The U.S. Citizenship and Immigration Services (USCIS) issued a new policy alert on Aug. 28 that will limit how children born to military personnel and government employees working outside the United States automatically acquire citizenship.
The new policy made few changes to the old one that naturally gave U.S. citizenship to any child born to U.S. citizens working with the government or military while abroad.
It doesn’t impact anyone born inside the United States. A child can become a citizen of the United States in a few ways, including by being born inside the country. Children born abroad can acquire citizenship through their U.S. citizen parents either at birth or before they turn 18.
According to a policy alert released by the U.S. Department of Homeland Security, USCIS, the administration has issued “policy guidance in the USCIS Policy Manual to address requirements for ‘residence’ in statutory provisions related to citizenship, and to rescind previous guidance regarding children of U.S. government employees and members of the U.S. armed forces employed or stationed outside the United States.”
The technical language of the policy guidance made it “very challenging” to read, said Constance MacIntosh, an Associate Professor in Law at Dalhousie University and an expert in immigration policy.
MacIntosh said the changes mean children born to government employees and military personnel abroad will no longer be automatically deemed citizens of the United States.
“Instead, their parents need to go through an application process. They now must comply with the criteria that U.S. parents must meet when they give birth to a child abroad. The result is that the U.S. government is no longer giving special treatment to members of the military or its employees, which as a Canadian, I find surprising,” she explained in a written interview with The Epoch Times.
The new policy alert has caused a lot of confusion and the acting USCIS Director, Ken Cuccinelli clarified in a message on Twitter that no changes have been made to citizenship.
“Folks who are going crazy rt now in the media, no changes have been made to citizenship—statement coming shortly. For those of you wondering what I’m talking about the highly technical policy manual used by career employees here as a reference was updated today to conform USCIS practices with the Dept. of State—that’s it.”
Cuccinelli later offered a statement that said: “The policy manual update today does not affect who is born a U.S. citizen, period. It only affects children who were born outside the U.S. and were not U.S. citizens. This does NOT impact birthright citizenship.”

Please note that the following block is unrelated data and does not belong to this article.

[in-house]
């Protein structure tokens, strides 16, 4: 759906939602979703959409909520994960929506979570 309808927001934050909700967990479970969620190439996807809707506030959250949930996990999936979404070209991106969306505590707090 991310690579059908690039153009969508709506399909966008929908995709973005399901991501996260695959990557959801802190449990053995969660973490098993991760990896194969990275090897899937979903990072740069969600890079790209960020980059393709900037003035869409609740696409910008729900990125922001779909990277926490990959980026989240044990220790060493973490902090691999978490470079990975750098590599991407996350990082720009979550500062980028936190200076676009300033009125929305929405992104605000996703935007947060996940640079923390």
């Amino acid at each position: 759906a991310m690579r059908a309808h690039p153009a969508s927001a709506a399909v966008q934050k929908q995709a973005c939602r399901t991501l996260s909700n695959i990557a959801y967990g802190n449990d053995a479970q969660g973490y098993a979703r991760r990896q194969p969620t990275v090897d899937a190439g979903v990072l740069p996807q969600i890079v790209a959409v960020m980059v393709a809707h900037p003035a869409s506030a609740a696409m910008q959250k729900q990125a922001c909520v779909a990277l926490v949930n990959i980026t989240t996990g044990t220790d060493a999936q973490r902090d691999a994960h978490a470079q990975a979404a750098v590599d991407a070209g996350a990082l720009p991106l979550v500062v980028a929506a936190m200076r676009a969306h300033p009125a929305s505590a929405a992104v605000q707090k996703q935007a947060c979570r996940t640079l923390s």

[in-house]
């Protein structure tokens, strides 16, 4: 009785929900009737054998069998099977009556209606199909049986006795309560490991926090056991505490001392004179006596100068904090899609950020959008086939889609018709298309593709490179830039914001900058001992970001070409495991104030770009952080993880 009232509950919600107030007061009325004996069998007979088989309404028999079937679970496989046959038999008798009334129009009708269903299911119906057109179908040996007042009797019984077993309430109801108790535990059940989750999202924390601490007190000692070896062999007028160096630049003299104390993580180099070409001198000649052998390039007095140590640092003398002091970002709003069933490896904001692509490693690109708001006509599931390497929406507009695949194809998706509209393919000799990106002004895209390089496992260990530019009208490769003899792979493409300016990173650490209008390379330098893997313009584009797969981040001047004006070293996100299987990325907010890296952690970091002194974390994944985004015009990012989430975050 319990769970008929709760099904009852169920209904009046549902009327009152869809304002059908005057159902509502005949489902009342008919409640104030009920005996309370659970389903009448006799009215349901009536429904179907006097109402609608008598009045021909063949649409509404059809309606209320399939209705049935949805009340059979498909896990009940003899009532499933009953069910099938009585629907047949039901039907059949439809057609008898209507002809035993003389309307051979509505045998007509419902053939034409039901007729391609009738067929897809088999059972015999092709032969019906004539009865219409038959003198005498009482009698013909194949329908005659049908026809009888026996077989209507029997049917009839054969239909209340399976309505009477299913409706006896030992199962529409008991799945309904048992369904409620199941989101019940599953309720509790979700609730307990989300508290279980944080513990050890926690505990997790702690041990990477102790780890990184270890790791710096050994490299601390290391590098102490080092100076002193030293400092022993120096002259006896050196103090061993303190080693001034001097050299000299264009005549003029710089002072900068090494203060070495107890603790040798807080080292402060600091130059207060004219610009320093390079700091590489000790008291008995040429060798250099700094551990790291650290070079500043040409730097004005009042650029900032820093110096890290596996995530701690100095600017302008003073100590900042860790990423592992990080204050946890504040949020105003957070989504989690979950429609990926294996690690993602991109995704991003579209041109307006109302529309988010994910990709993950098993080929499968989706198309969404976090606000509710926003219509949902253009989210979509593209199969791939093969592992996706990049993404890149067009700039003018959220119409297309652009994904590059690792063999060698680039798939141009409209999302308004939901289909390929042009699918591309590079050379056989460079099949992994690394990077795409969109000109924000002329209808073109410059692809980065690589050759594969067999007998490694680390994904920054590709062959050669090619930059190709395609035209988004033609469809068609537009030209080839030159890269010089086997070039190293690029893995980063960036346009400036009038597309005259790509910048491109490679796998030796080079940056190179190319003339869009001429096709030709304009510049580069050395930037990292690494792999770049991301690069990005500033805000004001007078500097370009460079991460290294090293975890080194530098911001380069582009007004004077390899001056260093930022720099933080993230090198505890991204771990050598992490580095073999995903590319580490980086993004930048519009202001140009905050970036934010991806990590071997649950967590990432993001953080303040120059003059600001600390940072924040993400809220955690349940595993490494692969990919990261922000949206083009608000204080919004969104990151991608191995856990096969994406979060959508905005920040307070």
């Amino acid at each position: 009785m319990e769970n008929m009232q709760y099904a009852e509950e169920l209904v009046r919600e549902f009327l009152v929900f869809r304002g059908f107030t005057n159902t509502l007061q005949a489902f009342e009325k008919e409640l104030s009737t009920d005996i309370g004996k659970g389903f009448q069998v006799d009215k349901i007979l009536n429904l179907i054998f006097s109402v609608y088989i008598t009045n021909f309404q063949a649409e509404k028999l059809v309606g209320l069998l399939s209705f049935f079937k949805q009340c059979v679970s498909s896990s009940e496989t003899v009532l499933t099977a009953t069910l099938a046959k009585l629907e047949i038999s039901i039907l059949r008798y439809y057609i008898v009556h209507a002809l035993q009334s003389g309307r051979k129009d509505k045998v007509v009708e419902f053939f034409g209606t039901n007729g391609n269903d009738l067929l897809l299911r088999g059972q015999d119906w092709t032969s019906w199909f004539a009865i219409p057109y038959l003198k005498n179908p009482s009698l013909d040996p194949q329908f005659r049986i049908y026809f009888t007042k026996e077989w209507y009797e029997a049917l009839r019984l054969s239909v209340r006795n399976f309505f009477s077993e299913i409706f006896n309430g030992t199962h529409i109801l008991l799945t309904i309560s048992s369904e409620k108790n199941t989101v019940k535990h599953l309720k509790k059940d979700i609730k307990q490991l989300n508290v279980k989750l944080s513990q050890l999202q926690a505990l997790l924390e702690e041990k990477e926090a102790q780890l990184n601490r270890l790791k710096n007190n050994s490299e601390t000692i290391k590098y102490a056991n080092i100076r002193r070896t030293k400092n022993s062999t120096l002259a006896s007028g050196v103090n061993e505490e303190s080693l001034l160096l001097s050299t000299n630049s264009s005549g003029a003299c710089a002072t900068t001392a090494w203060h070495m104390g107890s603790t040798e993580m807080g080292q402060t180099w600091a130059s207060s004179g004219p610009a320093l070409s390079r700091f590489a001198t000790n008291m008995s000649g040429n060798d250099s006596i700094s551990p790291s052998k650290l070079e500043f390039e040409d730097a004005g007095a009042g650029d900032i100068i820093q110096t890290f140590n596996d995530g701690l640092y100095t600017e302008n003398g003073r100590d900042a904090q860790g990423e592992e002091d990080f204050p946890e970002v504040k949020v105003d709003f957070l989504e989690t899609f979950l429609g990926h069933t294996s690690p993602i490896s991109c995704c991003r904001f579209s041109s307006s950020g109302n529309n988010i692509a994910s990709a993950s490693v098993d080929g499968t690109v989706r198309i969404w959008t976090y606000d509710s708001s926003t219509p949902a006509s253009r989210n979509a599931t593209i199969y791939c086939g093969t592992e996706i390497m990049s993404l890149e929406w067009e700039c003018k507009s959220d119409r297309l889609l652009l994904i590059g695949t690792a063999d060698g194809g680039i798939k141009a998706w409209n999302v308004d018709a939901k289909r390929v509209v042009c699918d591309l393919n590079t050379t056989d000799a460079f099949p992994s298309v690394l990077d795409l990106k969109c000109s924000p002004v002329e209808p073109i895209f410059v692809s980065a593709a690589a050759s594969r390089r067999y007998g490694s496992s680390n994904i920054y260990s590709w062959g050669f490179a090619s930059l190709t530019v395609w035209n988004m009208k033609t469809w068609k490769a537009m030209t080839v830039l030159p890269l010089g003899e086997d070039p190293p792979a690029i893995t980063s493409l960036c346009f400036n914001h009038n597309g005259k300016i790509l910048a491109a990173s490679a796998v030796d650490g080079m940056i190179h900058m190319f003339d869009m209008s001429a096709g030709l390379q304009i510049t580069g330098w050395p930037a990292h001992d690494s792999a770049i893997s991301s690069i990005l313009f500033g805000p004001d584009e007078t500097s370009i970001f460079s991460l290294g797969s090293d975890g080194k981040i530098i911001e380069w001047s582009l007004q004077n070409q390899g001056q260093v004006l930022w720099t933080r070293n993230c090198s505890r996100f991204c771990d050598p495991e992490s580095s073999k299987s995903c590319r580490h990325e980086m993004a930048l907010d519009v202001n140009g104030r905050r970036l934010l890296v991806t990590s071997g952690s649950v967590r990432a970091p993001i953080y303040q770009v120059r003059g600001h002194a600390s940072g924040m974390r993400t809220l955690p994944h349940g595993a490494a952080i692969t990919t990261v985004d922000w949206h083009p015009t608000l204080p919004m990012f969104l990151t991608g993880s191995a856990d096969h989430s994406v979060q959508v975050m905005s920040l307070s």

Here’s the statement I promised (1/3):
The policy manual update today does not affect who is born a U.S. citizen, period. It only affects children who were born outside the US and were not US citizens. This does NOT impact birthright citizenship.
— USCIS Acting Director Ken Cuccinelli (@USCISCuccinelli) August 28, 2019
Cuccinelli said in a subsequent message on Twitter that the changes don’t impact children of government employees and military personnel working abroad.
“The policy update doesn’t deny citizenship to the children of U.S. gov employees or members of the military born abroad. This policy aligns USCIS’ process with the Department of State’s procedures for these children—that’s it. Period,” he wrote.
Constance said that with the new guidance, those parents working with the U.S. Government or military will now have to follow the same process for their children born abroad as the others did earlier.
“The parent must make an application and the following criteria must be met: 1) At least one parent is an American citizen 2) The parent was physically present in the United States for at least 5 years of their life, with at least 2 of these years being after they had turned 14. 3) The application must be brought before the child turns 18,” she said.
Cuccinelli offered a background to the situation in his last message about the issue on Twitter.
“U.S. laws allow children to acquire U.S. citizenship other than through birth in the U.S. Children born outside of the U.S. to a U.S. citizen parent or parents may be U.S. citizens at birth under INA 301 or 309, or before age 18 through their US citizen parent(s) under INA 320,” he wrote.
Who Could Suffer the Consequences of This?
Constance explained who could be excluded from citizenship with the new guidance: “Any child whose parent does not manage to file that application before the child turns 18. How could that happen?
“The parent may not know about the policy, the parent may forget about the policy, the parent may have a hard time collecting the paperwork to prove where they lived in the U.S., especially if their own family moved around a lot. ”
Another category of children who could get excluded from citizenship as per the new guidelines would be those whose parents don’t meet the physical presence requirements.
“That could happen if, for example, the parent moved with their own family outside of the U.S. when the parent was themselves young, & who subsequently chose to enlist in the U.S. military or serve the U.S. Government Employment,” she said.